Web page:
I think we all know somebody like John (not his real name), a talented executive I once coached. He had extraordinary drive and charisma. The people reporting to him all agreed that he had provided outstanding leadership in the company’s last crisis; his refusal to bow to adversity and his ability to rally people behind him had been truly remarkable.
But they also agreed he could go over the top. There were the e-mails sent at 2 AM, and it was sometimes hard to follow exactly what he was saying. He would jump suddenly from one idea to another and some of his plans seemed unrealistic, even grandiose. And whenever anyone tried to slow him down, John wouldn’t hear of it. His sense of invincibility made him feel that he could do anything. Once he had made up his mind, it was almost impossible to change it. His inability to listen coupled with his lack of judgment eventually resulted in his making a number of seriously bad decisions, plunging his unit into the red. The board had considered firing him, but decided to give him another chance and called me in to coach.
I am a psychologist as well as a coach, so I realized that John suffered from a mood disorder called bipolar dysfunction, previously known as manic depression, a condition that haunts approximately 4% of the population. People suffering from this condition report periodically experiencing an overactive mind and often seem to get by on little or no sleep. They often feel a heightening of the senses, which may trigger increased sexual activity, and are highly prone to bouts of extravagant behavior. Their moods swing wildly from this state of exuberance to the polar opposite, and they suddenly can become withdrawn and inert, shunning the company of others. When that’s the case (far from surviving on no sleep), they struggle to get out of bed.
It’s a condition often associated with highly creative people. William Blake, Friedrich Nietzsche, Ludwig Von Beethoven, Edgar Allen Poe, Vincent Van Gogh, and Ernest Hemingway all reported going through similar cycles of mania and depression. So do many of our most famous leaders, notably Theodore Roosevelt, Winston Churchill, and General Patton.
As history shows, manic-depressive leaders like these are great in a crisis, refusing to bow to adversity. They rush in where others feared to tread and can inspire others to follow. The downside is that due to their extreme sense of empowerment, energy and optimism, their thinking and judgment can be flawed. Caught up in their grandiosity, they overestimate their capabilities and try to do more than they can handle. The problems are often aggravated by an inability to recognize that their behavior is dysfunctional. While “high,” they rarely have insight into their condition. They like the sense of invulnerability that comes with the “high,” and are reluctant to give that up.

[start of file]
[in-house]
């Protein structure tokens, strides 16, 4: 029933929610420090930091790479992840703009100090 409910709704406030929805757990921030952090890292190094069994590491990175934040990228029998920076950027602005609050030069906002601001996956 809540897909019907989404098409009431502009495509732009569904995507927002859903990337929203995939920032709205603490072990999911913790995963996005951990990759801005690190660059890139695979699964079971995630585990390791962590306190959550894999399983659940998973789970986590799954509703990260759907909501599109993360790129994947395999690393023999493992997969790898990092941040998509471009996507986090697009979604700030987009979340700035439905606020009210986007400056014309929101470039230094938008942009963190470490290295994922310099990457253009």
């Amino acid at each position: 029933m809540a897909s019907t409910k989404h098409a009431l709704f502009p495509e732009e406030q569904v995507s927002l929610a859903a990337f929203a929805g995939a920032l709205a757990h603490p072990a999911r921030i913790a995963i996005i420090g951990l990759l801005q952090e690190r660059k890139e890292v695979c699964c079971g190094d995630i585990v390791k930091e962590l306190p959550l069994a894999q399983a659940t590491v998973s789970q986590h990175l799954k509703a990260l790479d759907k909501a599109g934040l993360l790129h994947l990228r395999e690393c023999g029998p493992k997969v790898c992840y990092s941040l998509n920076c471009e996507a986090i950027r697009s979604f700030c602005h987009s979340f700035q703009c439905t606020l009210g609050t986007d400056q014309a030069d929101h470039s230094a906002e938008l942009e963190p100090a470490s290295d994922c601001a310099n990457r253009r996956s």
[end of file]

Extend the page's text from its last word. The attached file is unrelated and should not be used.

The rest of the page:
When the inevitable setbacks and disasters happen, they fall into a tailspin of depression. This had just happened to John, who had gone so far as to check himself into a hospital psychiatric ward for a brief stay. Adding to his woes, his wife asked for a trial separation. Apparently John had been reckless with his personal finances and had been involved in numerous affairs.
Despite the challenges, people like John can be helped and put on a more even keel. When they’re manic, there’s little you can do, but when they are depressed they can be receptive to counseling. The key to getting them to a better place is to help them build more structure in their lives, both personal and professional. In relatively mild cases of bipolar dysfunction, this may be sufficient to stabilize the person in question. In more extreme cases, sufferers will eventually need psychotherapy and medication. But the initial step of building some structure will at least make them more amenable to considering these options.
Counseling bipolar people can be problematic for people without psychological experience because it may involve crossing a few boundaries. As I explain in in my HBR article, to help truly extreme cases I believe in creating alliances with the other important people in their lives. In John’s case, I insisted on having number of conversations with John’s wife, both alone and also with John. While unorthodox, my goal in these conversations was to help John figure out how she saw their futures and whether their futures lay together. We explored various scenarios. By getting some clarity around what future John wanted and whom he wanted in it provided him with some psychological anchors and gave him an incentive to do something about his condition.
Discussing his future, it began to dawn on John (reflecting on his strengths and weaknesses), what his best fit was in the organization. He came to realize that getting involved in too many details of the business created too many distractions. What he really seemed to be good at was cutting big deals with important clients. It became also clearer to John that he needed a work structure that allowed him to focus his energy at work and give him emotional space for his family.
At this stage, John, the board, and I agreed that his job needed to be defined in a way that allowed him to focus on the big deals, leaving the day-to-day work to others. Since John moved into this new role, his 360-degree feedback has improved steadily; while he remains volatile, he seems better able to moderate himself. It also looks like his relationship with his wife has improved. He takes medication regularly and sees a therapist. The company has benefited from its willingness to help John with his condition by retaining his talents and drive. I think many companies are too quick to punish executives for the consequences of their bad decisions. A better approach is to find ways to fix the (often quite manageable) psychological dynamic that so often lies behind those decisions.